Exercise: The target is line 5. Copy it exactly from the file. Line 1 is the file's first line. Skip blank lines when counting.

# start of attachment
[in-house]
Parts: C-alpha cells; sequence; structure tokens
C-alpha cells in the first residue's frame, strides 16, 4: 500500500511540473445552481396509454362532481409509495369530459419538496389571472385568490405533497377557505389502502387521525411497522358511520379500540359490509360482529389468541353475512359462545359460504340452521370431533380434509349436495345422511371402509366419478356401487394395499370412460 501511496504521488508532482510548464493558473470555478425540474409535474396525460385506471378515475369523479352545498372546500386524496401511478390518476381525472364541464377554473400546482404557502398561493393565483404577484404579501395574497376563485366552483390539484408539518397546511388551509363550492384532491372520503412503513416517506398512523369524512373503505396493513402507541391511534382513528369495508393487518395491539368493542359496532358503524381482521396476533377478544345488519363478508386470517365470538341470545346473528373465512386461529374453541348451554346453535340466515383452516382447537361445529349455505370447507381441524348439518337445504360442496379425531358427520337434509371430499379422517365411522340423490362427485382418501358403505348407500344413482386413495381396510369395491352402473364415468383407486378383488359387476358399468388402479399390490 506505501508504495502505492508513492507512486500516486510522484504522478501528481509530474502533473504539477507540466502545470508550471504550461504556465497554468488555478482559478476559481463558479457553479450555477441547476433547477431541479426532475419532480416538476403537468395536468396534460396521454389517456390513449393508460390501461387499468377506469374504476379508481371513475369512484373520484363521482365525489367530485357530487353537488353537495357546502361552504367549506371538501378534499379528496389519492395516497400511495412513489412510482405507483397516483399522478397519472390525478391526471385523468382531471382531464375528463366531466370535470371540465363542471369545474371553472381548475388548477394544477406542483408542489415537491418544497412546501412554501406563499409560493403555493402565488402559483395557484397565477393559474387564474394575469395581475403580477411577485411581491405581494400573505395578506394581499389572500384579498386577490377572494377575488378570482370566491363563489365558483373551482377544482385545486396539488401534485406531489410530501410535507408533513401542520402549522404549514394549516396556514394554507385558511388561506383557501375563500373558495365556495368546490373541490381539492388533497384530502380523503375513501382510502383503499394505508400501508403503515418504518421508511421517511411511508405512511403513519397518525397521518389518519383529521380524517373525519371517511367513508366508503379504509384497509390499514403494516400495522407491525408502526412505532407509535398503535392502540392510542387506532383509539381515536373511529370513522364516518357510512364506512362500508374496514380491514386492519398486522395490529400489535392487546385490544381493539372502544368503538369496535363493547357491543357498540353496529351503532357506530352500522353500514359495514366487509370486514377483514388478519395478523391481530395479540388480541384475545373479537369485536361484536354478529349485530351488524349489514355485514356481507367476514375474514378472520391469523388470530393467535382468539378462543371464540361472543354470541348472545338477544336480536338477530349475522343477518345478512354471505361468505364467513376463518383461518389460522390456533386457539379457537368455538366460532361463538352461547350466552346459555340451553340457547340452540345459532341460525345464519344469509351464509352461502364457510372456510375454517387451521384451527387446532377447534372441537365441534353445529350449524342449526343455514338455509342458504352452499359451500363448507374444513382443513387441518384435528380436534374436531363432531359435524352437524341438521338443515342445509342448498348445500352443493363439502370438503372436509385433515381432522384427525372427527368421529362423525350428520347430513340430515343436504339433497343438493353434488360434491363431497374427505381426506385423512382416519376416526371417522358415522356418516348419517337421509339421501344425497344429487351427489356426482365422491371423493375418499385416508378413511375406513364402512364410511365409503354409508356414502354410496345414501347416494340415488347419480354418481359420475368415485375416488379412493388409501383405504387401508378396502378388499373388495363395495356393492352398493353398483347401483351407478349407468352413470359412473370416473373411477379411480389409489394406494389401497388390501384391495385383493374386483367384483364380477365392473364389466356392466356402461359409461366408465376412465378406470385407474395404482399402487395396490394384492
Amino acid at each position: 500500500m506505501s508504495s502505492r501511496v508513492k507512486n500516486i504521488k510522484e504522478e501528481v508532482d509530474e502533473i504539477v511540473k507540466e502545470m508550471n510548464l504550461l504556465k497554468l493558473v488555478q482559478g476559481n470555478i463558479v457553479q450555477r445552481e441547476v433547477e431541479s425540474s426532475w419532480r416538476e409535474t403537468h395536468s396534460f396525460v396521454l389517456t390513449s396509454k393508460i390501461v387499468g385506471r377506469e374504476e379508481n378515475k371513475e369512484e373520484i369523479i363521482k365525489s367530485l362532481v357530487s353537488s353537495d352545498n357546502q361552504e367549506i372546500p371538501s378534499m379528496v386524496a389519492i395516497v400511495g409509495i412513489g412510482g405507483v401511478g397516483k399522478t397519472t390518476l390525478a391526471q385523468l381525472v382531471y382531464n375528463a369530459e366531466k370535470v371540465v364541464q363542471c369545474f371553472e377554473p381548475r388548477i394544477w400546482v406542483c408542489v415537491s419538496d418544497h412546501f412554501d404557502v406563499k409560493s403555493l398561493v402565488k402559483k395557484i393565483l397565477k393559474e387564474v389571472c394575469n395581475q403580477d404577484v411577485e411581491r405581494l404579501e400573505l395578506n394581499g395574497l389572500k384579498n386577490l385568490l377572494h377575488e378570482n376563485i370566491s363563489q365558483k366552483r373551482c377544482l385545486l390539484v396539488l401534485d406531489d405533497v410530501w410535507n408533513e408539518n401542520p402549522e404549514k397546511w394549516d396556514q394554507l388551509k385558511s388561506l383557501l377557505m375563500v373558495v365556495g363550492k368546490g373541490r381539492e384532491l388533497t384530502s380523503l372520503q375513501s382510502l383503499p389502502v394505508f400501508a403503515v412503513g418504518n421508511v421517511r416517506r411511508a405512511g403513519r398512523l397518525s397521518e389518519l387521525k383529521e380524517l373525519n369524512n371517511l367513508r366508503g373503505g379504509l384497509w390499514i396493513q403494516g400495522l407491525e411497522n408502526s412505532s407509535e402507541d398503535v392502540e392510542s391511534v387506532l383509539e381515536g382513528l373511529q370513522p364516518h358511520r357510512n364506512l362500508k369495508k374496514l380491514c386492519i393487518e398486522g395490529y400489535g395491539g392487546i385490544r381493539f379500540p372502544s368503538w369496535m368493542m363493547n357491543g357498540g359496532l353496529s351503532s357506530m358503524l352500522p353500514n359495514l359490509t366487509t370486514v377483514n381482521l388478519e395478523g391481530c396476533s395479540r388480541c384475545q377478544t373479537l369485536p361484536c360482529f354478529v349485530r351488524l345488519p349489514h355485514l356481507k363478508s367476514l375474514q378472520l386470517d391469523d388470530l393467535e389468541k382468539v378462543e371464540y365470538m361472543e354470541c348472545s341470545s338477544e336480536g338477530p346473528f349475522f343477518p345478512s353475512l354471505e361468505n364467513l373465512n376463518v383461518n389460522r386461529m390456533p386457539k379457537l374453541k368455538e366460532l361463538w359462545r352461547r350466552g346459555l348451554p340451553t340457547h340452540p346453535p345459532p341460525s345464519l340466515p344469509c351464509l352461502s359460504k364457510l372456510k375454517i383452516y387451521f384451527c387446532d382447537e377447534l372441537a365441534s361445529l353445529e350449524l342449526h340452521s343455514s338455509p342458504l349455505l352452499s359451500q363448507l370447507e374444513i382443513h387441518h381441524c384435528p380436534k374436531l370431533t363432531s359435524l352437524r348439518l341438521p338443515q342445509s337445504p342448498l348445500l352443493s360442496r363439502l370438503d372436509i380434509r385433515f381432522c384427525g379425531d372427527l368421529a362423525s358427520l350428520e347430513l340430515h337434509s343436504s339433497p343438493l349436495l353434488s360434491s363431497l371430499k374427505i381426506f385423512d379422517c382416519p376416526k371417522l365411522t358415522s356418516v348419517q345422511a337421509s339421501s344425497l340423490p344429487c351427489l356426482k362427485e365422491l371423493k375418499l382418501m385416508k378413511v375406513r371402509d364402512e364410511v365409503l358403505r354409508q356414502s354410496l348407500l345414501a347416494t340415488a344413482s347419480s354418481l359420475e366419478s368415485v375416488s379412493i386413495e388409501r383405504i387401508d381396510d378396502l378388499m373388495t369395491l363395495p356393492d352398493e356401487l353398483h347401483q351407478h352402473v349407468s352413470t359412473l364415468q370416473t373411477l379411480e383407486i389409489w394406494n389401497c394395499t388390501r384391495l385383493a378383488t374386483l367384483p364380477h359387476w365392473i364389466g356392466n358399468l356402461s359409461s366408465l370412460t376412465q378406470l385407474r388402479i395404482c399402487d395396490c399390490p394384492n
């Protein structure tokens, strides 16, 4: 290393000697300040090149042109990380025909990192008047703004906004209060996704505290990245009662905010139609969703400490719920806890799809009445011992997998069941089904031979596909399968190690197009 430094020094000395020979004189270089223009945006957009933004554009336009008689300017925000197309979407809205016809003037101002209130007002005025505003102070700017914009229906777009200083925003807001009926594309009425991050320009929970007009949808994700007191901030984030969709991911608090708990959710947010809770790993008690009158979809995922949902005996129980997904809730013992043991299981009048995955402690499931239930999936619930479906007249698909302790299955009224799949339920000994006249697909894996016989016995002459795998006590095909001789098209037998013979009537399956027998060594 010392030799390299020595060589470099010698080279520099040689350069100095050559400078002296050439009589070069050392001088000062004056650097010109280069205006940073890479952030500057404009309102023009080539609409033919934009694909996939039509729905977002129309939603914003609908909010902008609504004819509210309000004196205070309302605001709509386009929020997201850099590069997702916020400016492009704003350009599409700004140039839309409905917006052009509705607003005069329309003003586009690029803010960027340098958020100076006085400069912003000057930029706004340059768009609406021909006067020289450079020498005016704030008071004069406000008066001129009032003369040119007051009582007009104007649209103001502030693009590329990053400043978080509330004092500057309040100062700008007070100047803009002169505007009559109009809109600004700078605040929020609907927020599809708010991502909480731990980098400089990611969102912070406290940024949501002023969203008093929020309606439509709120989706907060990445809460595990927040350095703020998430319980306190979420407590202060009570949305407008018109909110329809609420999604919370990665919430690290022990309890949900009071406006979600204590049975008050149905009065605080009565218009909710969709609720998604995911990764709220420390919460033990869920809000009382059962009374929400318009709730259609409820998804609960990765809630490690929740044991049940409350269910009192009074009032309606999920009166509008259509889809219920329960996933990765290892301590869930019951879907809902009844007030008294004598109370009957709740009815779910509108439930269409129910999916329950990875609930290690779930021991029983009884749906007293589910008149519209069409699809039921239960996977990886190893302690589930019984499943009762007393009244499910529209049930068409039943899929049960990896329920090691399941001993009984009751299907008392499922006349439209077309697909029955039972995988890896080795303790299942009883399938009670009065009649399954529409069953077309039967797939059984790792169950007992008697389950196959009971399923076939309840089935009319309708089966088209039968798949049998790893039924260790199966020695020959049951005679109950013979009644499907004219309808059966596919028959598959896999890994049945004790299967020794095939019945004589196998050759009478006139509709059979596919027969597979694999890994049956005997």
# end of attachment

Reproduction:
């Protein structure tokens, strides 16, 4: 290393000697300040090149042109990380025909990192008047703004906004209060996704505290990245009662905010139609969703400490719920806890799809009445011992997998069941089904031979596909399968190690197009 430094020094000395020979004189270089223009945006957009933004554009336009008689300017925000197309979407809205016809003037101002209130007002005025505003102070700017914009229906777009200083925003807001009926594309009425991050320009929970007009949808994700007191901030984030969709991911608090708990959710947010809770790993008690009158979809995922949902005996129980997904809730013992043991299981009048995955402690499931239930999936619930479906007249698909302790299955009224799949339920000994006249697909894996016989016995002459795998006590095909001789098209037998013979009537399956027998060594 010392030799390299020595060589470099010698080279520099040689350069100095050559400078002296050439009589070069050392001088000062004056650097010109280069205006940073890479952030500057404009309102023009080539609409033919934009694909996939039509729905977002129309939603914003609908909010902008609504004819509210309000004196205070309302605001709509386009929020997201850099590069997702916020400016492009704003350009599409700004140039839309409905917006052009509705607003005069329309003003586009690029803010960027340098958020100076006085400069912003000057930029706004340059768009609406021909006067020289450079020498005016704030008071004069406000008066001129009032003369040119007051009582007009104007649209103001502030693009590329990053400043978080509330004092500057309040100062700008007070100047803009002169505007009559109009809109600004700078605040929020609907927020599809708010991502909480731990980098400089990611969102912070406290940024949501002023969203008093929020309606439509709120989706907060990445809460595990927040350095703020998430319980306190979420407590202060009570949305407008018109909110329809609420999604919370990665919430690290022990309890949900009071406006979600204590049975008050149905009065605080009565218009909710969709609720998604995911990764709220420390919460033990869920809000009382059962009374929400318009709730259609409820998804609960990765809630490690929740044991049940409350269910009192009074009032309606999920009166509008259509889809219920329960996933990765290892301590869930019951879907809902009844007030008294004598109370009957709740009815779910509108439930269409129910999916329950990875609930290690779930021991029983009884749906007293589910008149519209069409699809039921239960996977990886190893302690589930019984499943009762007393009244499910529209049930068409039943899929049960990896329920090691399941001993009984009751299907008392499922006349439209077309697909029955039972995988890896080795303790299942009883399938009670009065009649399954529409069953077309039967797939059984790792169950007992008697389950196959009971399923076939309840089935009319309708089966088209039968798949049998790893039924260790199966020695020959049951005679109950013979009644499907004219309808059966596919028959598959896999890994049945004790299967020794095939019945004589196998050759009478006139509709059979596919027969597979694999890994049956005997």